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ANTONY AND CLEOPATRA.
frieni's of ANTONY.
friends of CÆSAR.
attendants on CLEOPATRA.
CLEOPATRA, Queen of Egypt.
} attendants on CLEOPATRA.
Officers, Soldiers, Messengers, and other Attendants.
SCENE.-Dispersed; in several parts of the Roman
Enter DEMETRIUS and Philo. Phi. Nay, but this dotage of our general's O'erflows the measure : those his goodly eyes, That o'er the files and musters of the war Have glow'd like plated Mars, now bend, now turn, The office and devotion of their view Upon a tawny front: his captain's heart, Which in the scuffles of great fights hath burst The buckles on his breast, reneagues all temper; And is become the bellows, and the fan, To cool a gipsy's lust. Look, where they come ! Flourish. Enter ANTONY and CLEOPATRA, with
their Trains; Eunuchs fanning her. Take but good note, and you shall see in him The triple pillar of the world transform'd Into a strumpet's fool: behold and see.
Cleo. If it be love indeed, tell me how much. Ant. There's beggary in the love that can be
reckon'd. Cleo. I 'll set a bourn how far to be belov'd. Ant. Then must thou needs find out new heaven,
Enter an Attendant.
Grates me:- The sum.
How, my love! Cleo. Perchance,– nay, and most like, You must not stay here longer, your dismission Is come from Cæsar; therefore hear it, Antony. Where's Fulvia's process? Cæsar's, I would say.
Both. Call in the messengers.--As I am Egypt's queen, Thou blushest, Antony; and that blood of thine Is Cæsar's homager : else so thy cheek pays shame When shrill-tongued Fulvia scolds. --The mes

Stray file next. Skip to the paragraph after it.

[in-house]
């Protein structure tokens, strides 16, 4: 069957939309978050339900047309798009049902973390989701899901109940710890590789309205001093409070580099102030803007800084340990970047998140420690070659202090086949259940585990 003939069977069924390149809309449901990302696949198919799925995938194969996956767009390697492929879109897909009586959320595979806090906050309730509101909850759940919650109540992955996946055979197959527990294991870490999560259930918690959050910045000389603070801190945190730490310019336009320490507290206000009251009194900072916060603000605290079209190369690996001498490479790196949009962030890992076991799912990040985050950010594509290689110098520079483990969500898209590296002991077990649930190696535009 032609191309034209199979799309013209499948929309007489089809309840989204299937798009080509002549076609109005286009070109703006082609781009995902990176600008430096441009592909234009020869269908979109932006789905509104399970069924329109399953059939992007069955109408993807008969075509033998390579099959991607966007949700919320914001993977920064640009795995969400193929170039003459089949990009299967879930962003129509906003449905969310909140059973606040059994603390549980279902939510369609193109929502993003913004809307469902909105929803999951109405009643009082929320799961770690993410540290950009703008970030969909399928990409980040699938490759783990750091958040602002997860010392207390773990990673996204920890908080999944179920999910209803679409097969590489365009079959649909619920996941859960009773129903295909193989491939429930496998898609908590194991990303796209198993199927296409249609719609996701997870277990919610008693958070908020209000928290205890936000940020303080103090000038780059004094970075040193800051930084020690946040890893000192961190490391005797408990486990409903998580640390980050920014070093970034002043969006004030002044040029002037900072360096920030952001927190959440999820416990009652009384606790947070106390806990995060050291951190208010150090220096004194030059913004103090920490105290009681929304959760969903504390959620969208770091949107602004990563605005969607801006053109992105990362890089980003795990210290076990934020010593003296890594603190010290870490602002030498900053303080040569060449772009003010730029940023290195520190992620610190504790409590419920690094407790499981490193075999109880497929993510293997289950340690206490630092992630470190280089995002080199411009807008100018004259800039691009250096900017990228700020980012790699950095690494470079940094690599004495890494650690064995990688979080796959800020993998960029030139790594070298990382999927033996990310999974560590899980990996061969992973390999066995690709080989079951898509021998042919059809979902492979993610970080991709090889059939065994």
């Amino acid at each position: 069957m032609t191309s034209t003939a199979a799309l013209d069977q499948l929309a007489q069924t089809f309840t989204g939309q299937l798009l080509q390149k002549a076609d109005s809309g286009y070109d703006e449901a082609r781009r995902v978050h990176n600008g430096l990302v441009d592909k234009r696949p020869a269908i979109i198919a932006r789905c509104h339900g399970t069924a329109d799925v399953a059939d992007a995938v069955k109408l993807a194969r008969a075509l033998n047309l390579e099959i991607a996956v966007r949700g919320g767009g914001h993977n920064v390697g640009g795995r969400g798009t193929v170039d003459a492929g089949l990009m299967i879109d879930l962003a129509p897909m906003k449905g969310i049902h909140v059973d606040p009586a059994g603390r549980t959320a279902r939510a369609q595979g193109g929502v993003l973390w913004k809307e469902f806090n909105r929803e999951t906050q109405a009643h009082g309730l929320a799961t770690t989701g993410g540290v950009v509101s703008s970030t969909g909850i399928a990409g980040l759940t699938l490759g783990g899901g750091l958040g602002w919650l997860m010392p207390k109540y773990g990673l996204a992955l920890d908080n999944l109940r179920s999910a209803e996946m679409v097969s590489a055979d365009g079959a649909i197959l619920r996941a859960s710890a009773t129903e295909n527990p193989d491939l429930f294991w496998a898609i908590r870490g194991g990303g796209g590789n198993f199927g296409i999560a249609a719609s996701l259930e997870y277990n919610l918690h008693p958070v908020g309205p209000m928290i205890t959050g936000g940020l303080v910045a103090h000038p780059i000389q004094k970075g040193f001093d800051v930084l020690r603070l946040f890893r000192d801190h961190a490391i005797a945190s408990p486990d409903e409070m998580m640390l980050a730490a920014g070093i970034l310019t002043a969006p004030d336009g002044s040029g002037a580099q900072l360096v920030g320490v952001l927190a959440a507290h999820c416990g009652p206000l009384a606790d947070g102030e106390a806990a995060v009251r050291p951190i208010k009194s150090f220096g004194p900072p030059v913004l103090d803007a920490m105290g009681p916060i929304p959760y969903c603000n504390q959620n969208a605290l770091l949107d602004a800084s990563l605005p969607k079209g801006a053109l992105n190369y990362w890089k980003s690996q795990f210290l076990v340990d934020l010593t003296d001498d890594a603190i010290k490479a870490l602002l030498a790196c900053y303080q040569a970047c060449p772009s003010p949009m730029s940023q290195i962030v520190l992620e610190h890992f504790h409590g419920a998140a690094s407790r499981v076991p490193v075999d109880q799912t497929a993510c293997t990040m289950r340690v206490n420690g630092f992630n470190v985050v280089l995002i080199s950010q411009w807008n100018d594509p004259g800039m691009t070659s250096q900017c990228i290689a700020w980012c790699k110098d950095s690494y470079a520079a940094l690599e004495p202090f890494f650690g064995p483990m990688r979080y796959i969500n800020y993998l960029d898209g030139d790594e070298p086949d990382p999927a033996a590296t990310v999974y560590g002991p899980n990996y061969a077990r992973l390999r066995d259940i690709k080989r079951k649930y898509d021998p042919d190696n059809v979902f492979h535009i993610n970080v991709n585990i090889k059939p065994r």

sengers. Ant. Let Rome in Tiber melt! and the wide
Excellent falsehood !
But stirr'd by Cleopatra. -
Cleo. Hear the ambassadors.
Fie, wrangling queen !
To make itself, in thee, fair and admir'd !
[Exeunt Ant, and CLEOP., with their Train, Dem. Is Cæsar with Antonius priz'd so slight?
Phi. Sir, sometimes, when he is not Antony,
I'm full sorry
SCENE II.-The same.
Enter CHARMIAN, IRAS, ALEXAS, and a
Soothsayer. Char. Lord Alexas, sweet Alexas, most anything Alexas, almost most absolute Alexas, where's the soothsayer that you praised so to the queen. O, that I knew this husband, which, you say, must change his horns with garlands !
Show him your hand.
Char. Good sir, give me good fortune.
Char. Good now, some excellent fortune! Let me be married to three kings in a forenoon, and widow them all: let me have a child at fifty, to whoin Herod of Jewry may do homage: find me to marry me with Octavius Cæsar, and companion me with my mistress.
Sooth. You shall outlive the lady whom you serve. Char. O excellent ! I love long life better than
figs. Sooth. You have seen and prov'd a fairer former
fortune Than that which is to approach.
Char. Then, belike my children shall have no names : Prithee, how many boys and wenches must I have?
Sooth. If every of your wishes had a womb, And fertile every wish, a million.
Char. Out, fool! I forgive thee for a witch.
Alex. You think none but your sheets are privy to your wishes.
Char. Nay, come, tell Iras hers.
Eno. Mine, and most of our fortunes, to-night, shall be-drunk to bed.
Iras. There's a palm presages chastity, if nothing else.
Char. Even as the o'erflowing Nilus presageth famine.
Iras. Go, you wild bedfellow, you cannot soothsay.
Char. Nay, if an oily palm be not a fruitful prognostication, I cannot scratch mine ear. Prithee, tell her but a worky-day fortune.
Sooth. Your fortunes are alike.
Char. Well, if you were but an inch of fortune better than I, where would you choose it?
Iras. Not in my husband's nose. Char. Our worser thoughts heavens mend ! Alexas,-come, his fortune, his fortune ;-0, let him marry a woman that cannot go, sweet Isis, I beseech thee! And let her die too, and give him a worse! and let worse follow worse, till the worst of all follow him laughing to his grave, fifty-fold a cuckold! Good Isis, hear me this prayer, though thou deny ne a matter of more weight, good Isis, 1 beseech thee !